Off the Beaten Path 4WD and Motorcycle Roads in Ouray County Colorado for Wildflower Viewing and Fall Foliage
Ouray County Roads 2 and 4 are often overlooked by visitors who want to climb to dizzying heights in the San Juan mountains. Now don’t get me wrong, because I love doing the same thing. But close to home are two readily-accessible roads that offer access to Billy Creek State Wildlife Area, along with spectacular views and wildflowers. The roads, shown in the GPS track below, are easily reached from US Hwy 550, just north of the Pa-Co-Chu-Puk Campground at Ridgway State Park. This post tells you how to find these great roads and gives you a sample of the views and wildflowers I captured on camera on a mid June afternoon.
Let’s suppose you’re renting a Jeep, but that’s tomorrow. What to do today? If you have a conventional 2-wheel-drive sedan, you can easily travel up County Road 2 and also up to the top of the ridge on County Road 4B, enjoy the incredible views, then turn around and retrace your steps. The road is a bit rutted, but time will knock the ruts down even more. Now, let’s suppose that while you’re waiting for that Jeep you have your SUV or pickup truck. You can easily add County Road 4 to your itinerary and see even more. Pay attention to where there are some rocks embedded in the road surface and you’ll be fine—I don’t recommend it for low-clearance highway vehicles like our Prius. If you take your dual-sport or dirt motorcycle, note that there is some scree. Also note that parts of CR 4 border private property, so please obey the “no trespassing” signs and stay on the road. Also please note that vehicles going uphill have the right of way (but use common sense).
From Ouray, drive north to Ridgway. Keep on going, about nine miles. You’ll pass the Pa-Co-Chu-Puk campground—in another half mile you’ll find the turn onto County Road 4. If you’d prefer the tamer County Road 2, travel a couple miles further north on US Hwy 550 and you’ll see this sign on the east side of the road near a small collection of homes and the big metal maintenance building for Billy Creek.
Before looking at the wildflowers, let’s take a look at the GPS track below that highlights both roads. You may want to print this map and take it with you.
Note there are primitive campsites near the intersection of CR 2 and CR 4A. Observe the signs. If you’re bringing ATVs along, this is where you’ll want to park and unload.
Above: The view from the parking area at the easternmost end of CR 2. In the fall this field is dotted with hay rolls and is gorgeous. It's quiet here and there's plenty of room to park, plus a trail to go further into Billy Creek on foot or horseback.
When I was up there yesterday evening, I found wildflowers everywhere, especially up toward the intersection of CR 4A and CR 4. I stopped to take a picture of one and ended up spending quite a bit of time capturing pictures of others.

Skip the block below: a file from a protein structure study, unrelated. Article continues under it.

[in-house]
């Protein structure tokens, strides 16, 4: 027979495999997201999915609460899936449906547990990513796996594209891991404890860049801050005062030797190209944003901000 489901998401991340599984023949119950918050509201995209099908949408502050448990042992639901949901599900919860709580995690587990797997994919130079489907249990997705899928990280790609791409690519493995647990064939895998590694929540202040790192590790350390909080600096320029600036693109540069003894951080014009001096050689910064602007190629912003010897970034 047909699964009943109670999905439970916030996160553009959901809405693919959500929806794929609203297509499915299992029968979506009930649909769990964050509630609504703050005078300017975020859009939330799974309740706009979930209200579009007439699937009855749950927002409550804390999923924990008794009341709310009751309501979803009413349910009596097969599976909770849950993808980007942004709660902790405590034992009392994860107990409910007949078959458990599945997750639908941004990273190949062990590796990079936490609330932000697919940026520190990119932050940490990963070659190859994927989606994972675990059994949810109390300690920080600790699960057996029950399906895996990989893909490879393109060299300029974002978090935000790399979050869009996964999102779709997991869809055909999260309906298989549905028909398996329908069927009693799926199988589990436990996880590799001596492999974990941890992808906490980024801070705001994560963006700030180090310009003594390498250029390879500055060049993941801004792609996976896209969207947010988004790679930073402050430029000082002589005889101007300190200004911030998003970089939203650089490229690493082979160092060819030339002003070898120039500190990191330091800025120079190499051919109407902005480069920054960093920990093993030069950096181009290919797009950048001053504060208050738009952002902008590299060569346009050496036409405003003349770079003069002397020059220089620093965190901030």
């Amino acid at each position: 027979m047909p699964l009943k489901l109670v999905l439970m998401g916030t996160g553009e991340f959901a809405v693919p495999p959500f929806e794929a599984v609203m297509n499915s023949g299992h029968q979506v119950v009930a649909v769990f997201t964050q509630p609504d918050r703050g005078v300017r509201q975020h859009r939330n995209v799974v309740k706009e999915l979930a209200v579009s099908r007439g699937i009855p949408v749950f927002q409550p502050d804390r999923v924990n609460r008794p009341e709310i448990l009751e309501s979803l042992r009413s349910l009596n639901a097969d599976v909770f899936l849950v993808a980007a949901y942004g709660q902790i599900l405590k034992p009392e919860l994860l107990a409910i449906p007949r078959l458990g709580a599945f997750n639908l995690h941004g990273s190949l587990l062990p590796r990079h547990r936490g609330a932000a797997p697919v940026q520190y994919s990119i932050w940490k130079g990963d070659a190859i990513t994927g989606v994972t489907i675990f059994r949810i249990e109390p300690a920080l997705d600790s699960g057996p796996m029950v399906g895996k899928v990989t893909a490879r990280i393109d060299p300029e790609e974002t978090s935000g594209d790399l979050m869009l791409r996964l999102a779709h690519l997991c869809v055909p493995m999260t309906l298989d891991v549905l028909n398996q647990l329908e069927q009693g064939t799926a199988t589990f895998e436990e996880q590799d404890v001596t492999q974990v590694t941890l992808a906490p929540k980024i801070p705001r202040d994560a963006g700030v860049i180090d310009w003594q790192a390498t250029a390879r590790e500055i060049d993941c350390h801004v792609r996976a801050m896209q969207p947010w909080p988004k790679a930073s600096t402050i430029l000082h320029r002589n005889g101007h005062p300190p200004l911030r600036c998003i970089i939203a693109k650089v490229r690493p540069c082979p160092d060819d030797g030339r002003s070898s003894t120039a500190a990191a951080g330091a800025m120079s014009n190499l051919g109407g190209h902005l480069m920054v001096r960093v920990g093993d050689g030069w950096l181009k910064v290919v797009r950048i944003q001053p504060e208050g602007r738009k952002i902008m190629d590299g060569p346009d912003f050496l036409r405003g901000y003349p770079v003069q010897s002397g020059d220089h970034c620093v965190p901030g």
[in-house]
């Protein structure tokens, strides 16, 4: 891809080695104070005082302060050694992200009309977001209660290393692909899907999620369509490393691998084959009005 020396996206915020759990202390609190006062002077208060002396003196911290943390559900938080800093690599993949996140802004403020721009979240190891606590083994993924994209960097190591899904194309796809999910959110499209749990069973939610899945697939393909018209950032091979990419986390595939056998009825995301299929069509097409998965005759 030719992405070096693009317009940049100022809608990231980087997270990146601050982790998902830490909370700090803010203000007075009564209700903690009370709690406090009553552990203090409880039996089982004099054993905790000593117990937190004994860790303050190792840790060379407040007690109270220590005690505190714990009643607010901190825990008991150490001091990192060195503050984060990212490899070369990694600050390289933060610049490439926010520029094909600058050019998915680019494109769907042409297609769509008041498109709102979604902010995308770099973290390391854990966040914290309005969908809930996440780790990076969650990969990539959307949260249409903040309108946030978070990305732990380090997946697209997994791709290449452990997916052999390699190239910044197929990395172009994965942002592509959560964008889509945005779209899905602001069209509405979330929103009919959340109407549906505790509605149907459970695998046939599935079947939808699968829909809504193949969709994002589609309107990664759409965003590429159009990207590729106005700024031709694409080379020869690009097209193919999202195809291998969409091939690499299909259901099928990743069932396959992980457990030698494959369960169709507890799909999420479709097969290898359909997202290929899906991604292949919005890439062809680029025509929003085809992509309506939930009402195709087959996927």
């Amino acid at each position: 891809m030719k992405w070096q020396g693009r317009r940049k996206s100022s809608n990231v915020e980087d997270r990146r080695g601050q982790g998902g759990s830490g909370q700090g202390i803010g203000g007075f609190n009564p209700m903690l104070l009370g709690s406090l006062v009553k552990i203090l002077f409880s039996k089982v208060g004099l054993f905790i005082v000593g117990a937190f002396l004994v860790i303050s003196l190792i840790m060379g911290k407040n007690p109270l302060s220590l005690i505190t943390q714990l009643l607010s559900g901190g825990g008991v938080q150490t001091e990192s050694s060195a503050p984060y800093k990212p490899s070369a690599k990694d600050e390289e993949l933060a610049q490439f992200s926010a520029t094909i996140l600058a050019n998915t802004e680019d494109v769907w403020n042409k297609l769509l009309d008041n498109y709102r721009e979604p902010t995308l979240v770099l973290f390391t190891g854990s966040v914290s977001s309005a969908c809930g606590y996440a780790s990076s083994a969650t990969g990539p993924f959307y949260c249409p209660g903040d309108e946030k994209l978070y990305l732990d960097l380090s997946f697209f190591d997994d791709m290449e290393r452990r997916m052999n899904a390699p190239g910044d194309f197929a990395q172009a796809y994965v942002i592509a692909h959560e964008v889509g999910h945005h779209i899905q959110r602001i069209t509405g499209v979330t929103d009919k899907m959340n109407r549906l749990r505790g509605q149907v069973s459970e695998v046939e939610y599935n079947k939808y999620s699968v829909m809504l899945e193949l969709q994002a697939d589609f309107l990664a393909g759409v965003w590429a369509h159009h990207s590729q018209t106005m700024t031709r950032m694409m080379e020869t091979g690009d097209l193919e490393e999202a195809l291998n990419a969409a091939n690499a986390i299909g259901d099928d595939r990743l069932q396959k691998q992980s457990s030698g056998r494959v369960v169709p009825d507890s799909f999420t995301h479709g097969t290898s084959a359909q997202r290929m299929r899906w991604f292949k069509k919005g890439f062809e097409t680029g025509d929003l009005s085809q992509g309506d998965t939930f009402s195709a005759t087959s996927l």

So, there you go! A low key, straightforward ride through some beautiful areas with gorgeous views. This is one of my favorite rides!
Below: Pinion Pines Biome on County Road 4.
About the Author: Dave Casler is an avid motorcycle rider (both dirt and street) and lives in Ouray County. He has the very best website documenting the roads of Ouray County for motor enthusiasts. He also has information on routes in Montrose County as well as San Juan County (Silverton), Hinsdale (Lake City) and San Miguel County (Telluride). All 4WD enthusiasts will appreciate his GPS maps and documentation of routes although he specializes in motorcycles.
Current Status: October 18, 2011
Due to the recent snowfall in the upper country, all four wheel drive trails above 10,000 feet are snow packed and icy. Fall colors are still in bloom in much of the lower country although many of the aspen have begun to shed their leaves in preparation for winter. Trails like Last Dollar are especially beautiful this time of year, however please remember to use caution, as muddy trails can be quite hazardous.
For information on Fall Color, look at these other articles:
Yankee Boy - Open to the restrooms only
Gladstone - Open
Last Dollar Road - Open Fall colors are still fantastic in this area!
Old Lime Creek - Open
Imogene - CLOSED
Governors Basin - CLOSED
Clear Lake - CLOSED
Alta Lakes - Open
Hurricane/California - CLOSED
Maggie/Minnie - CLOSED
Stony Pass - CLOSED
Black Bear Pass - CLOSED
Engineer Pass -CLOSED
Picayune - CLOSED
Placer - CLOSED
Ophir - CLOSED
Skyline - CLOSED
Although most passes are now closed, there is much to see from the lower altitude trails. As always, use caution on all trails this time of year, and dont forget your camera!